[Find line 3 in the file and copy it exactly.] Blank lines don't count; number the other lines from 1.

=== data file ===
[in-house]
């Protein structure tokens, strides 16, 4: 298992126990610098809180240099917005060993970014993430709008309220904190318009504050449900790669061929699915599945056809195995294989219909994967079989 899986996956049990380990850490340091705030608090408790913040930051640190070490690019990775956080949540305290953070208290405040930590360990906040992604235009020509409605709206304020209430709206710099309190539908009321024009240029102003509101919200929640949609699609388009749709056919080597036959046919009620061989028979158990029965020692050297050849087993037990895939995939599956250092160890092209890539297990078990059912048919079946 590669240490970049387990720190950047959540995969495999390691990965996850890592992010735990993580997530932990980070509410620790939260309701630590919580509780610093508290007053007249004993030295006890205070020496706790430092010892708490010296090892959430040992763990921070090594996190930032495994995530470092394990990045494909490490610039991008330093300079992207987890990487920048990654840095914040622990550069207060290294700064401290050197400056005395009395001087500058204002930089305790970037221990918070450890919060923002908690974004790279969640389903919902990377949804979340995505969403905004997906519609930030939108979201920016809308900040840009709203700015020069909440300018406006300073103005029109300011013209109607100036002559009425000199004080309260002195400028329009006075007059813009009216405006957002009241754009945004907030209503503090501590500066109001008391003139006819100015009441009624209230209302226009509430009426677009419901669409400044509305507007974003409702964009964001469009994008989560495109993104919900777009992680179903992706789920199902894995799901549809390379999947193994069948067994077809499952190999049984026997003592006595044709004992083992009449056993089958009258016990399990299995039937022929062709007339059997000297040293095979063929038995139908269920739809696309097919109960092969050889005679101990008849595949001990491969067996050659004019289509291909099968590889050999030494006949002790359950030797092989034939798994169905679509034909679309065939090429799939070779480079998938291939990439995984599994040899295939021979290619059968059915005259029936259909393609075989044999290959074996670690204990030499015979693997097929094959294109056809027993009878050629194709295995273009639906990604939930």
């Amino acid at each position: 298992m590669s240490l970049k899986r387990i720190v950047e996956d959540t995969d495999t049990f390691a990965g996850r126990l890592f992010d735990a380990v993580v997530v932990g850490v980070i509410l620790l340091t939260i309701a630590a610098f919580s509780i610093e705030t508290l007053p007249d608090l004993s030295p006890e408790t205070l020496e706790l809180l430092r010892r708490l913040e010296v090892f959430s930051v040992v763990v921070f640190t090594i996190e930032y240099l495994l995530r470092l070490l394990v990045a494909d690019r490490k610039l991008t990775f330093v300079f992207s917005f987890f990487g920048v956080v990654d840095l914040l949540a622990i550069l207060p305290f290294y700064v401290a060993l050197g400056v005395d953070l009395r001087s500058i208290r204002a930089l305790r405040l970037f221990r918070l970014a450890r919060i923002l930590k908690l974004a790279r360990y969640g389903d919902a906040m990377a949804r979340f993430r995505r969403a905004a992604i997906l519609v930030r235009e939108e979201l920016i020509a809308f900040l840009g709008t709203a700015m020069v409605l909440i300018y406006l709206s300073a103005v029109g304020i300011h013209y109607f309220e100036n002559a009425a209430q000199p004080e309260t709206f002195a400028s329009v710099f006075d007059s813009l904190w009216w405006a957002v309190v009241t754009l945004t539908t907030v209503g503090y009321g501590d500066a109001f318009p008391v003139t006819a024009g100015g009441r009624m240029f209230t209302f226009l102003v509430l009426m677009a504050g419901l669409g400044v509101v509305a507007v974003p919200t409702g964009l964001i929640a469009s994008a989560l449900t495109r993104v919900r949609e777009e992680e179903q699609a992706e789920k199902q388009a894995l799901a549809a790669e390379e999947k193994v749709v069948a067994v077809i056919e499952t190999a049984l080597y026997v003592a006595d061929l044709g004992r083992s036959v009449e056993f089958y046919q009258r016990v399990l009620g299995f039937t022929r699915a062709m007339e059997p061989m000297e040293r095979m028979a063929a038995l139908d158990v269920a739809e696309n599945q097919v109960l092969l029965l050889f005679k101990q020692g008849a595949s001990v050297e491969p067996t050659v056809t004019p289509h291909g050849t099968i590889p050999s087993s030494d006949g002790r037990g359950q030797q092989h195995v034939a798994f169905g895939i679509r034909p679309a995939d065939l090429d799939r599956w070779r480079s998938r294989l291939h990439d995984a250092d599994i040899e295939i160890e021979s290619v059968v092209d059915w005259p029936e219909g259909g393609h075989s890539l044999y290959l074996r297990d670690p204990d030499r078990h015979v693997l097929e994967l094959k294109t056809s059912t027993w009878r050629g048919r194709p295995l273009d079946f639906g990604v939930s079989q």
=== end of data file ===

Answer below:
């Amino acid at each position: 298992m590669s240490l970049k899986r387990i720190v950047e996956d959540t995969d495999t049990f390691a990965g996850r126990l890592f992010d735990a380990v993580v997530v932990g850490v980070i509410l620790l340091t939260i309701a630590a610098f919580s509780i610093e705030t508290l007053p007249d608090l004993s030295p006890e408790t205070l020496e706790l809180l430092r010892r708490l913040e010296v090892f959430s930051v040992v763990v921070f640190t090594i996190e930032y240099l495994l995530r470092l070490l394990v990045a494909d690019r490490k610039l991008t990775f330093v300079f992207s917005f987890f990487g920048v956080v990654d840095l914040l949540a622990i550069l207060p305290f290294y700064v401290a060993l050197g400056v005395d953070l009395r001087s500058i208290r204002a930089l305790r405040l970037f221990r918070l970014a450890r919060i923002l930590k908690l974004a790279r360990y969640g389903d919902a906040m990377a949804r979340f993430r995505r969403a905004a992604i997906l519609v930030r235009e939108e979201l920016i020509a809308f900040l840009g709008t709203a700015m020069v409605l909440i300018y406006l709206s300073a103005v029109g304020i300011h013209y109607f309220e100036n002559a009425a209430q000199p004080e309260t709206f002195a400028s329009v710099f006075d007059s813009l904190w009216w405006a957002v309190v009241t754009l945004t539908t907030v209503g503090y009321g501590d500066a109001f318009p008391v003139t006819a024009g100015g009441r009624m240029f209230t209302f226009l102003v509430l009426m677009a504050g419901l669409g400044v509101v509305a507007v974003p919200t409702g964009l964001i929640a469009s994008a989560l449900t495109r993104v919900r949609e777009e992680e179903q699609a992706e789920k199902q388009a894995l799901a549809a790669e390379e999947k193994v749709v069948a067994v077809i056919e499952t190999a049984l080597y026997v003592a006595d061929l044709g004992r083992s036959v009449e056993f089958y046919q009258r016990v399990l009620g299995f039937t022929r699915a062709m007339e059997p061989m000297e040293r095979m028979a063929a038995l139908d158990v269920a739809e696309n599945q097919v109960l092969l029965l050889f005679k101990q020692g008849a595949s001990v050297e491969p067996t050659v056809t004019p289509h291909g050849t099968i590889p050999s087993s030494d006949g002790r037990g359950q030797q092989h195995v034939a798994f169905g895939i679509r034909p679309a995939d065939l090429d799939r599956w070779r480079s998938r294989l291939h990439d995984a250092d599994i040899e295939i160890e021979s290619v059968v092209d059915w005259p029936e219909g259909g393609h075989s890539l044999y290959l074996r297990d670690p204990d030499r078990h015979v693997l097929e994967l094959k294109t056809s059912t027993w009878r050629g048919r194709p295995l273009d079946f639906g990604v939930s079989q």